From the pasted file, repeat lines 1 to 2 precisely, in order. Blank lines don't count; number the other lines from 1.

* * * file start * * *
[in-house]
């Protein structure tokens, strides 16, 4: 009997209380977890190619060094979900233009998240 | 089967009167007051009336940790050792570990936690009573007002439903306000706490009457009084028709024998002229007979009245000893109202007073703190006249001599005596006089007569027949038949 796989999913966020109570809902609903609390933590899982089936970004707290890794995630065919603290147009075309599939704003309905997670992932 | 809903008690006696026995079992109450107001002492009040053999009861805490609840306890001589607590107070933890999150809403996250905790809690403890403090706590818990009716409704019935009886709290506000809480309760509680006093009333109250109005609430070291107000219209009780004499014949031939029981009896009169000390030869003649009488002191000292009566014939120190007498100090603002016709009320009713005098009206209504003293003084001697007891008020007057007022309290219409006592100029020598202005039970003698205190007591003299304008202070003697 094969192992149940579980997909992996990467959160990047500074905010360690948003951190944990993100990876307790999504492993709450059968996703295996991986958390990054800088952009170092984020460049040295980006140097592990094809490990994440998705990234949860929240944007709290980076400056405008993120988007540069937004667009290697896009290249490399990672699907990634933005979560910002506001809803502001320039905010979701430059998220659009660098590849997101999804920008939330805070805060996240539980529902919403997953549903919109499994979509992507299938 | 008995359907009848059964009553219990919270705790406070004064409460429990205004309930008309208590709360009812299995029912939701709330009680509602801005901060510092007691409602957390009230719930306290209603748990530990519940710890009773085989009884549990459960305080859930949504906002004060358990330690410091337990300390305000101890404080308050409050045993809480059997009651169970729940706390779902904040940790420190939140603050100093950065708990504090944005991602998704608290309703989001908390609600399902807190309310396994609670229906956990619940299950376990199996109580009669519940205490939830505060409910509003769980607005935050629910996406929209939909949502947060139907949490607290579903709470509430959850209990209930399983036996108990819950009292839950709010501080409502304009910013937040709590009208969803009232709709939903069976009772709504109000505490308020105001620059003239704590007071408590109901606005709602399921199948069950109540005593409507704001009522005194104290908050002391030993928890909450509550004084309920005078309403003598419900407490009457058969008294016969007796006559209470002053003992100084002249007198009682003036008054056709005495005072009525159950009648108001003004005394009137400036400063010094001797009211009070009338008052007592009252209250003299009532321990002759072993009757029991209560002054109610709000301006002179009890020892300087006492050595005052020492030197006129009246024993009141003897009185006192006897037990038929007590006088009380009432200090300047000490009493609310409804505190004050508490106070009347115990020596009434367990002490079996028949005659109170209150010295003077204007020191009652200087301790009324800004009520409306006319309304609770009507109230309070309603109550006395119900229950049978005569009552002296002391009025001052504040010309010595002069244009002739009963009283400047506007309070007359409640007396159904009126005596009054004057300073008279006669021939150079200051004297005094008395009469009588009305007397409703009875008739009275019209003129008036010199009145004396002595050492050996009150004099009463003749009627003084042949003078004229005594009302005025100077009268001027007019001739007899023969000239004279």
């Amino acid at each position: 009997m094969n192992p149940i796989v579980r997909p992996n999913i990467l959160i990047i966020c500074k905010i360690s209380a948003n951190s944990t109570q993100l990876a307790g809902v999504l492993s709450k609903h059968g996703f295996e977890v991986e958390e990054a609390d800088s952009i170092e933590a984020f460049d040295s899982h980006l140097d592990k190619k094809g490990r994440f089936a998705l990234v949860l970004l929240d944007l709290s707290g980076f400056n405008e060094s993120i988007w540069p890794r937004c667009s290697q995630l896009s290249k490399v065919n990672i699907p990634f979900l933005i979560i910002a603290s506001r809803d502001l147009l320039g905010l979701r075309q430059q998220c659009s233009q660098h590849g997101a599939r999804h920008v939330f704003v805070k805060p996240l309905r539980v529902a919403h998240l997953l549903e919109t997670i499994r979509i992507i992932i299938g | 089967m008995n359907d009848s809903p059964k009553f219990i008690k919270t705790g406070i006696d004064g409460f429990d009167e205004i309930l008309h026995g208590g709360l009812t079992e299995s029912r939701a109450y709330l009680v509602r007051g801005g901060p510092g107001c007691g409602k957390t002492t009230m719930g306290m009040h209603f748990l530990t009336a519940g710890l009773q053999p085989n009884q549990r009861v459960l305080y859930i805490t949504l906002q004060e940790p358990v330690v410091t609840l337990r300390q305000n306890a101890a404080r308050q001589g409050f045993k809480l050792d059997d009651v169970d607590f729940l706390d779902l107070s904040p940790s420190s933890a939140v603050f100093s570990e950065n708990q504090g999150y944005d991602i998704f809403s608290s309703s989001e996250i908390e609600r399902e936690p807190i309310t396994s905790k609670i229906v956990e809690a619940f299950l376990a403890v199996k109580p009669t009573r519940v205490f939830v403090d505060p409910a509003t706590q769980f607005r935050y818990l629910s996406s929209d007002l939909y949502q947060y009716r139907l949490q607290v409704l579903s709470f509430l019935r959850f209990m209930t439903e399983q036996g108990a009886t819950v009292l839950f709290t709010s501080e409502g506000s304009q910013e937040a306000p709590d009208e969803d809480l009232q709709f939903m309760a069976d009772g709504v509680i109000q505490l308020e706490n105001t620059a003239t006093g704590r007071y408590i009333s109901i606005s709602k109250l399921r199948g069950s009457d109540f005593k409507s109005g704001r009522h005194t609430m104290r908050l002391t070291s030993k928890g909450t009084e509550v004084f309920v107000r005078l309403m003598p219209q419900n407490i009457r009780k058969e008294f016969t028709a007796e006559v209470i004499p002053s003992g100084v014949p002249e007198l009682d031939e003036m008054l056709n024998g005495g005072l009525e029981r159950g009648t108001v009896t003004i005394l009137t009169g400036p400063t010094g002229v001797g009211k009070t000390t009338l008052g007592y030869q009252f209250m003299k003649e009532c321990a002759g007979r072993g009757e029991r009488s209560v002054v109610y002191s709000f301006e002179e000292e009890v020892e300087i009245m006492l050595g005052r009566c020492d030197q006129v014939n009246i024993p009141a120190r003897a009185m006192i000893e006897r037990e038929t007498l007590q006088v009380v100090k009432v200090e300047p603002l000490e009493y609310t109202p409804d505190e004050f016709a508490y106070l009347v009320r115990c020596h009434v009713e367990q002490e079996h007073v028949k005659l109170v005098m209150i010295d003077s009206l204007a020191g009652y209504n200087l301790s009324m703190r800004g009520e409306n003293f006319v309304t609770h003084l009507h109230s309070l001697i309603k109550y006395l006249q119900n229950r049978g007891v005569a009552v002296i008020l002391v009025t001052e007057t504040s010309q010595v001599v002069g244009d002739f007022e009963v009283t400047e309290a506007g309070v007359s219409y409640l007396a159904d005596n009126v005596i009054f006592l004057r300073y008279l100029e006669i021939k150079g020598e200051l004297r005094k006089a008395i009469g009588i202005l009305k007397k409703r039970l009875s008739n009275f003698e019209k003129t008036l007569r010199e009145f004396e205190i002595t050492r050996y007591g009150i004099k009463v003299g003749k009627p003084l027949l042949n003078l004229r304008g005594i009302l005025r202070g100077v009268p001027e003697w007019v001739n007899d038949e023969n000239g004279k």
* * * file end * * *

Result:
[in-house]
């Protein structure tokens, strides 16, 4: 009997209380977890190619060094979900233009998240 | 089967009167007051009336940790050792570990936690009573007002439903306000706490009457009084028709024998002229007979009245000893109202007073703190006249001599005596006089007569027949038949 796989999913966020109570809902609903609390933590899982089936970004707290890794995630065919603290147009075309599939704003309905997670992932 | 809903008690006696026995079992109450107001002492009040053999009861805490609840306890001589607590107070933890999150809403996250905790809690403890403090706590818990009716409704019935009886709290506000809480309760509680006093009333109250109005609430070291107000219209009780004499014949031939029981009896009169000390030869003649009488002191000292009566014939120190007498100090603002016709009320009713005098009206209504003293003084001697007891008020007057007022309290219409006592100029020598202005039970003698205190007591003299304008202070003697 094969192992149940579980997909992996990467959160990047500074905010360690948003951190944990993100990876307790999504492993709450059968996703295996991986958390990054800088952009170092984020460049040295980006140097592990094809490990994440998705990234949860929240944007709290980076400056405008993120988007540069937004667009290697896009290249490399990672699907990634933005979560910002506001809803502001320039905010979701430059998220659009660098590849997101999804920008939330805070805060996240539980529902919403997953549903919109499994979509992507299938 | 008995359907009848059964009553219990919270705790406070004064409460429990205004309930008309208590709360009812299995029912939701709330009680509602801005901060510092007691409602957390009230719930306290209603748990530990519940710890009773085989009884549990459960305080859930949504906002004060358990330690410091337990300390305000101890404080308050409050045993809480059997009651169970729940706390779902904040940790420190939140603050100093950065708990504090944005991602998704608290309703989001908390609600399902807190309310396994609670229906956990619940299950376990199996109580009669519940205490939830505060409910509003769980607005935050629910996406929209939909949502947060139907949490607290579903709470509430959850209990209930399983036996108990819950009292839950709010501080409502304009910013937040709590009208969803009232709709939903069976009772709504109000505490308020105001620059003239704590007071408590109901606005709602399921199948069950109540005593409507704001009522005194104290908050002391030993928890909450509550004084309920005078309403003598419900407490009457058969008294016969007796006559209470002053003992100084002249007198009682003036008054056709005495005072009525159950009648108001003004005394009137400036400063010094001797009211009070009338008052007592009252209250003299009532321990002759072993009757029991209560002054109610709000301006002179009890020892300087006492050595005052020492030197006129009246024993009141003897009185006192006897037990038929007590006088009380009432200090300047000490009493609310409804505190004050508490106070009347115990020596009434367990002490079996028949005659109170209150010295003077204007020191009652200087301790009324800004009520409306006319309304609770009507109230309070309603109550006395119900229950049978005569009552002296002391009025001052504040010309010595002069244009002739009963009283400047506007309070007359409640007396159904009126005596009054004057300073008279006669021939150079200051004297005094008395009469009588009305007397409703009875008739009275019209003129008036010199009145004396002595050492050996009150004099009463003749009627003084042949003078004229005594009302005025100077009268001027007019001739007899023969000239004279």